Very rarely does a book come along that truly transforms the way we understand humanity. Books like Jared Diamond’s Guns, Germs and Steel, Yuval Noah Harari’s Sapiens and Thomas Piketty’s Capital. Oded Galor’s remarkable The Journey of Humanity looks set to join the ranks of these books.
Reading Galor’s book can feel like seeing the world with fresh eyes. His analysis of the origins of wealth and inequality is compelling and original. And it is, especially during these troubled times, refreshingly optimistic and persuasive. Speaking across the political divide the book sets out a convincing blueprint for how a better life can be had by everyone on the planet.
Galor, an economist at Brown University, upends many of our assumptions about human progress. For nearly all of human history humans lived a subsistence existence. But something astonishing happened 200 years ago and the living standards of nearly all humans have skyrocketed – albeit unevenly – since then.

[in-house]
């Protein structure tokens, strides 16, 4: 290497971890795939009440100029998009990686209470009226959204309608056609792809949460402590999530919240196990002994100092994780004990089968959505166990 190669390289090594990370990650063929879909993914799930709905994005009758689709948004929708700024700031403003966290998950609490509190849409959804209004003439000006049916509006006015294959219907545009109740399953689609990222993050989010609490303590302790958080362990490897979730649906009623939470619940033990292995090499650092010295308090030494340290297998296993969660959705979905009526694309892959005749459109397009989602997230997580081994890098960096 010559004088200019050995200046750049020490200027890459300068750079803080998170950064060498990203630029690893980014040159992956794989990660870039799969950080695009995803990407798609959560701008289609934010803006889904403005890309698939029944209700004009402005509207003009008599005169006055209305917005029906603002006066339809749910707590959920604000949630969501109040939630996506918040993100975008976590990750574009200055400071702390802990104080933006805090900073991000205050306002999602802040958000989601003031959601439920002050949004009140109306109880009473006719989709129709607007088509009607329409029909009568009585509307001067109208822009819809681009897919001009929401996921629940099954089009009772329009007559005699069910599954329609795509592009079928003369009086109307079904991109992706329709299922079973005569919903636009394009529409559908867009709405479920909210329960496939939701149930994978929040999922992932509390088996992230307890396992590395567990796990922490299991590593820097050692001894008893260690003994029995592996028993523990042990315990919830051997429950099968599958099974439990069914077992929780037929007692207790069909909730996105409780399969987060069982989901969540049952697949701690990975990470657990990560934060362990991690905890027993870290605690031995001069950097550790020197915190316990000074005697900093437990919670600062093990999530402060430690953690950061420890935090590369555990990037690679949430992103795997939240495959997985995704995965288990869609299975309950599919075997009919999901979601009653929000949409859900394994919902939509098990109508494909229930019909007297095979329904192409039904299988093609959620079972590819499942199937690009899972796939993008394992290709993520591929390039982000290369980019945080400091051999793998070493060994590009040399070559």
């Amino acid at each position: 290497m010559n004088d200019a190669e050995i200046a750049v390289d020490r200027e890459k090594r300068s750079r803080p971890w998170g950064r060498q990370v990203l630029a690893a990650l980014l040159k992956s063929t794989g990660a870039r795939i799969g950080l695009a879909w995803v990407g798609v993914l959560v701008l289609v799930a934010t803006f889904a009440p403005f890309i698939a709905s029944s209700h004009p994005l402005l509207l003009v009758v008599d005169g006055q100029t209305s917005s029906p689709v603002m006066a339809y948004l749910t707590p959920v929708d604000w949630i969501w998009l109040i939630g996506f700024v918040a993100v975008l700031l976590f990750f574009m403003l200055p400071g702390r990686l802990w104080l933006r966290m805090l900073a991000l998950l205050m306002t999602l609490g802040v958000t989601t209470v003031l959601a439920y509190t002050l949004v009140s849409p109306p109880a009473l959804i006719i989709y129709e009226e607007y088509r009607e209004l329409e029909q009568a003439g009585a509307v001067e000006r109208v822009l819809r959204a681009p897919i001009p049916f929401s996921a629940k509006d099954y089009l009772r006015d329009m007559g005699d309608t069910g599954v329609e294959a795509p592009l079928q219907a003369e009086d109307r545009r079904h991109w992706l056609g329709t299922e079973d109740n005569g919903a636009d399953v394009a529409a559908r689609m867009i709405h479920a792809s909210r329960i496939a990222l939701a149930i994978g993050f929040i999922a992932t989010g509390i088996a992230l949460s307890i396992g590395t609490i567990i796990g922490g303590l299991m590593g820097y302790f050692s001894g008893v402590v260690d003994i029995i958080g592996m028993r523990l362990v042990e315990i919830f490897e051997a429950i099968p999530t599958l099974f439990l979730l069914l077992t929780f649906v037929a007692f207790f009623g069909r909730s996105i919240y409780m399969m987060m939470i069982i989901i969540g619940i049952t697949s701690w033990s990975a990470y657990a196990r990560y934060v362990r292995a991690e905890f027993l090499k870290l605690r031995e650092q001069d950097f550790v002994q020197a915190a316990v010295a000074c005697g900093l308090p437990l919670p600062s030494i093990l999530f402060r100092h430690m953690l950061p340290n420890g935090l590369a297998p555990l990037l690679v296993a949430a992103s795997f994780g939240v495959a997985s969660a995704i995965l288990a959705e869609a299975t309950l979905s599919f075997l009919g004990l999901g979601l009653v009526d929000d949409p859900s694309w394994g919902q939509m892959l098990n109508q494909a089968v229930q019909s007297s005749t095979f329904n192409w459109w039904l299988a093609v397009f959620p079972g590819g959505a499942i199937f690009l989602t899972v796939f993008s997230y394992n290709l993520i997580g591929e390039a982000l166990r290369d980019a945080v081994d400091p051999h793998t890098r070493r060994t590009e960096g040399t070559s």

We tend to think that it was the Industrial Revolution that led to vast improvements in those living standards. But Galor argues that the real game-changer was mass education and the abolition of child labour. Why? Because as technology advanced parents and employers alike saw that it paid to invest in the human capital of children. So families became smaller and wealthier and that wealth cascaded down the generations. Meanwhile, he says, differing levels of diversity, stemming from patterns of human migration tens of thousands of years ago, have been as powerful in determining the fate of nations as colonialism or geography.
On April 6 Galor comes to the stage in London to set out his radical new ideas about human progress. He'll be in conversation with British journalist Kamal Ahmed. Join us for a mind-expanding and hope-infused conversation in which he will weave together insights from technology, demography, colonialism, geography and culture to explain how we got to where we are today and how all of humanity can thrive in the future. After hearing him speak, you might never see the world and our species in quite the same way again.